Excessive heat forcing companies to take precautions


Triple digit temperatures Wednesday throughout Wichita have forced construction companies to take precautions while working outside.

Temperatures reached 100 degrees around the city and with the heat index it was around 110 degrees. That heat bared down on construction workers at I-235 as they worked on the bridge in north Wichita. Manuel Torres, a construction worker on site, said they have people in the field looking out for them when it gets that hot out.

"We got a safety guy that comes out here and he kind of let's us know, 'Hey, if you feel sick go in the shade we don't want nobody in the hospital'," Torres said.

While out there, he said a point of relief for the workers is drinking plenty of liquid.

"We have to have water everyday, with ice, it has to be cold," he said.

Some of the workers wear sleeves to protect their skin from the sun, but Torres said he would rather have short sleeves to stay cool. They take a few rests in the shade per day, according to Torres, and Gatorade is also in order before and after work. However, Torres said actually getting out into the heat to work is all mental.

"You really, don't prepare that much," he said. "Just go, you know."

The construction companies have to be out their to get that job done since they are contracted out to do so. Some companies have had the choice to tweak their schedules due to the heat, and where they have to be during the heat.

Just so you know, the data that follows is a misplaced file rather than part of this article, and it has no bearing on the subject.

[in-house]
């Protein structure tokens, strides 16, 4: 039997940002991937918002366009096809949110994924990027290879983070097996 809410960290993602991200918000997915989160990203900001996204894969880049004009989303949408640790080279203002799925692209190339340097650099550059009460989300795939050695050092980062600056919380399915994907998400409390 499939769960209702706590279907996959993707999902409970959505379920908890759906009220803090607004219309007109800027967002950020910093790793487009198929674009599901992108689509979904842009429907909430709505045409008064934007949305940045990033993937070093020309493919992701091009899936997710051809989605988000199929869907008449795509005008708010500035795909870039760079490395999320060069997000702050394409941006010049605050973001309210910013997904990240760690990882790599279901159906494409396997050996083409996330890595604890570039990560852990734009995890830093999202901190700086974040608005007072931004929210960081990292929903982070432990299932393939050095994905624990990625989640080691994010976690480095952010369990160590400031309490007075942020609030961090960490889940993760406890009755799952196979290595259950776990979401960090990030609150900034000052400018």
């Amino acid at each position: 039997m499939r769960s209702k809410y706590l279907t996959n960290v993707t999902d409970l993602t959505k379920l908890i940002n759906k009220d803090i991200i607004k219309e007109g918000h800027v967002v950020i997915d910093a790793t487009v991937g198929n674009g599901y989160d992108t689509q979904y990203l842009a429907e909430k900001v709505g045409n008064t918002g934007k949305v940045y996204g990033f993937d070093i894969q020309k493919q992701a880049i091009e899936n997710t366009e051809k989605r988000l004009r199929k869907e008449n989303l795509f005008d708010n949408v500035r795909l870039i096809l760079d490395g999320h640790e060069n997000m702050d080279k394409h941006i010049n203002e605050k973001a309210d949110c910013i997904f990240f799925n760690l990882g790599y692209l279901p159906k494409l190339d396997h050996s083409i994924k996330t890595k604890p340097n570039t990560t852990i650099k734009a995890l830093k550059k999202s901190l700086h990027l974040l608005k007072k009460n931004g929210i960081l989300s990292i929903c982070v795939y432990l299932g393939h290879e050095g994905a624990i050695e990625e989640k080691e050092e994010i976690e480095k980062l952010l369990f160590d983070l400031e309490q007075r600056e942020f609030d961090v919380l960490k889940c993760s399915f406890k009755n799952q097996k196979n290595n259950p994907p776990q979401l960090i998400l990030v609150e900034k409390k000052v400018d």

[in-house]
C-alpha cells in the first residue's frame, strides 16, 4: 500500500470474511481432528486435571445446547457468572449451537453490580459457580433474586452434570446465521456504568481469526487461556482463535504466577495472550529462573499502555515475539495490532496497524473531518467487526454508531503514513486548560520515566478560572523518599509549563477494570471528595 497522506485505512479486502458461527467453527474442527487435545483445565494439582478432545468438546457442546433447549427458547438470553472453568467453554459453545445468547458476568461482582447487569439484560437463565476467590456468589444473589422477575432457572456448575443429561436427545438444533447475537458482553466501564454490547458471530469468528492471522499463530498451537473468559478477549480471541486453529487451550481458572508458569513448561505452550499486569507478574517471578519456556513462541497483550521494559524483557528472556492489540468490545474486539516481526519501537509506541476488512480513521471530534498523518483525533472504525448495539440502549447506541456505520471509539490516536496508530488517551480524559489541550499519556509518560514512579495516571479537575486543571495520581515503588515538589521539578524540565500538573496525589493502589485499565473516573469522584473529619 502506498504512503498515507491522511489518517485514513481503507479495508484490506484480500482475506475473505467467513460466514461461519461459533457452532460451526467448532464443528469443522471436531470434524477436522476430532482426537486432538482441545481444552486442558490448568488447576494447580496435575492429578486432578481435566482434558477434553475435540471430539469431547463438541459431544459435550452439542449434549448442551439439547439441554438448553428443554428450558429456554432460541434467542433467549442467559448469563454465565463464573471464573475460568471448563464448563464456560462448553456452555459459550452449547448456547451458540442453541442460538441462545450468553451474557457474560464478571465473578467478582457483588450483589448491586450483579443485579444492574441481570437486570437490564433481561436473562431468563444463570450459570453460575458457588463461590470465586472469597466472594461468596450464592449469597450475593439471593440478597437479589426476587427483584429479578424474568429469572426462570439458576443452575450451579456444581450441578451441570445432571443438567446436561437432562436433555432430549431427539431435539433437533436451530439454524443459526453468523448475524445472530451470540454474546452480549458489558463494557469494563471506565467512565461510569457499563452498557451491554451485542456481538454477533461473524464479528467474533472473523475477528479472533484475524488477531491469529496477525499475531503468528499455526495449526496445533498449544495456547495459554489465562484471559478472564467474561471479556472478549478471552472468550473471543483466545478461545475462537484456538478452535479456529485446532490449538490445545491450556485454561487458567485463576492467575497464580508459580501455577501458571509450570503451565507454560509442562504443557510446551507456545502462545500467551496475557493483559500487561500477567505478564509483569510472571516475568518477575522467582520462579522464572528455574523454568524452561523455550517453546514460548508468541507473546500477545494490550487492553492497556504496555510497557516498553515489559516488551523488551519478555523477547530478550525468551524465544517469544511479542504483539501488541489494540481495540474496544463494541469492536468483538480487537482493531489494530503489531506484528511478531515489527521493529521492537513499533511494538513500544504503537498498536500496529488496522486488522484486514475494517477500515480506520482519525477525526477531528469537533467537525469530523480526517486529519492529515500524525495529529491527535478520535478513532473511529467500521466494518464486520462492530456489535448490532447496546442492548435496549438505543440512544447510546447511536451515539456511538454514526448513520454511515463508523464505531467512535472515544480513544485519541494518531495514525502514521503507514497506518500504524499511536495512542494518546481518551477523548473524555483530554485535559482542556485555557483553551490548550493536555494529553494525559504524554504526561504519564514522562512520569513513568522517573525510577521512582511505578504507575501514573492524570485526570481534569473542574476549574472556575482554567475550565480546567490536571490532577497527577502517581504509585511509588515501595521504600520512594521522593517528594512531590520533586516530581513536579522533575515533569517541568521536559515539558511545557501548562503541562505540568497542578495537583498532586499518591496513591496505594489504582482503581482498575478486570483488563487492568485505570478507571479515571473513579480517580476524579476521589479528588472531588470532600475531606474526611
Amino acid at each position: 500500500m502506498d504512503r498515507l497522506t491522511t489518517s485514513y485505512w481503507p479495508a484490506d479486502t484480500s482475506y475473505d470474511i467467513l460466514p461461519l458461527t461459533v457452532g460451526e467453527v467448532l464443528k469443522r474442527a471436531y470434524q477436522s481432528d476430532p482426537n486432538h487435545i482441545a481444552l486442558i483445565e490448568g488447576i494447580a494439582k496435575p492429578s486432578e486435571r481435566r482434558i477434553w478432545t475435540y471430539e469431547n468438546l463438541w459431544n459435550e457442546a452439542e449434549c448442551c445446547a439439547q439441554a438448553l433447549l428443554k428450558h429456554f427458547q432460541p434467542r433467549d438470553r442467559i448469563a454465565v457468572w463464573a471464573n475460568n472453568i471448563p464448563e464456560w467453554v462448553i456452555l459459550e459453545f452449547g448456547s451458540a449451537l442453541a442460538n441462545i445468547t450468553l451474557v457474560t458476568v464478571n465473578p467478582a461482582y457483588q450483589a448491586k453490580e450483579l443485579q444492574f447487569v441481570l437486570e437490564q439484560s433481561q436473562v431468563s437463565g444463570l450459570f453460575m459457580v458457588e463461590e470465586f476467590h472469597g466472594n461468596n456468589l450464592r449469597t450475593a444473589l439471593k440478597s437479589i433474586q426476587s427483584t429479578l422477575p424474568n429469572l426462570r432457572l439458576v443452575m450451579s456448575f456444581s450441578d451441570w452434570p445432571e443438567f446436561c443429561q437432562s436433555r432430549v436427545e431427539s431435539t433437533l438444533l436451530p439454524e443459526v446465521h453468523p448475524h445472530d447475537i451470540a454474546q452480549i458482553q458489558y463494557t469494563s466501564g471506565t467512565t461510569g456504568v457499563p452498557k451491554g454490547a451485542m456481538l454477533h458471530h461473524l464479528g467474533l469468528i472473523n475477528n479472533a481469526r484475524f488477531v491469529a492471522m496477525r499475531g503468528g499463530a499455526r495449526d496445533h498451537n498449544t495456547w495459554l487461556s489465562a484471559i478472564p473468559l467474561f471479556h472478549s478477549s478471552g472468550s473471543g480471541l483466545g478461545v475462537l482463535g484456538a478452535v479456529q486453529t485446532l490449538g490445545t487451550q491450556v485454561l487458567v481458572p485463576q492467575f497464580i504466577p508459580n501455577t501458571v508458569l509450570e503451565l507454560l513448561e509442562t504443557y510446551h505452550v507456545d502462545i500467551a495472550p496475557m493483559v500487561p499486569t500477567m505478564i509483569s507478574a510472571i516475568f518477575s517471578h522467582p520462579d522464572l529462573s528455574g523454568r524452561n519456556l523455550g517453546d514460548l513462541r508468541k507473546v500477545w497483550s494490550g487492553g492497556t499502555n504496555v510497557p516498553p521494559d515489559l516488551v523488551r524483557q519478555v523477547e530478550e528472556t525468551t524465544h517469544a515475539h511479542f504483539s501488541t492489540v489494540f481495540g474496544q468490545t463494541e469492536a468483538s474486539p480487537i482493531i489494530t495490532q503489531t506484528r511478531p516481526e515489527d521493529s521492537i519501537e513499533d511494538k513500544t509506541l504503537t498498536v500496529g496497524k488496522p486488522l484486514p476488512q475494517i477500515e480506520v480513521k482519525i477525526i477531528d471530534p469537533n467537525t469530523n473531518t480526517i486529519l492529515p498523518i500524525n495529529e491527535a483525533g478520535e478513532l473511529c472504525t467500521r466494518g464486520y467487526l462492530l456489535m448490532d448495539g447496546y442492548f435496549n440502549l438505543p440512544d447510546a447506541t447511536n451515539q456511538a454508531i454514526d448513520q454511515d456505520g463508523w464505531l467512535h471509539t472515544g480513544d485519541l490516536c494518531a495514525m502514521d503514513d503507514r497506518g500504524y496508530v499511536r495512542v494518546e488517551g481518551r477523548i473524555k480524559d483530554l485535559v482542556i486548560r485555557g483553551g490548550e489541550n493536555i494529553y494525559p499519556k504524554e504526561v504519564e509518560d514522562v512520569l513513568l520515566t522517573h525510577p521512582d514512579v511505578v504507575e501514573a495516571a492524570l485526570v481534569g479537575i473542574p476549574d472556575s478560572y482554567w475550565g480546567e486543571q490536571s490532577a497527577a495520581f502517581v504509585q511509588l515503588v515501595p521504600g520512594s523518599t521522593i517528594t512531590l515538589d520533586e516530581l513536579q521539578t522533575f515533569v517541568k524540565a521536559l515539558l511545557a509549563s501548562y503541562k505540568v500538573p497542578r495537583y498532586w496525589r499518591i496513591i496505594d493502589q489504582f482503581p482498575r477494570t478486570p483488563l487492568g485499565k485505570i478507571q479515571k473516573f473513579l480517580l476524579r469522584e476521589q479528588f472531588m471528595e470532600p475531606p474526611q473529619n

"We'll shift to a split date," said Reuben Gonzales, general manager for Dingers Roofing and Construction. "We'll start early in the morning, six o'clock, probably taper off around noon, give it a little bit of time, come back around 5 or six and finish off."

Gonzales said having their roof workers out at the peak time of day puts them in danger, as well as their materials, which can suffer scuffing and scarring. 

"We don't like to risk it," he said.

On a roof, Gonzales said 100 degrees can feel like 125 degrees. Even with working their split shifts in the morning and the evening, monitoring their workers is a continuous process, and if somebody doesn't feel good, Gonzales said they have to take a break.

"If they start feeling dizzy or, muscle cramps, you know a little bit of nausea anything like that, they know to get down, get in the shade, cool off," he said.

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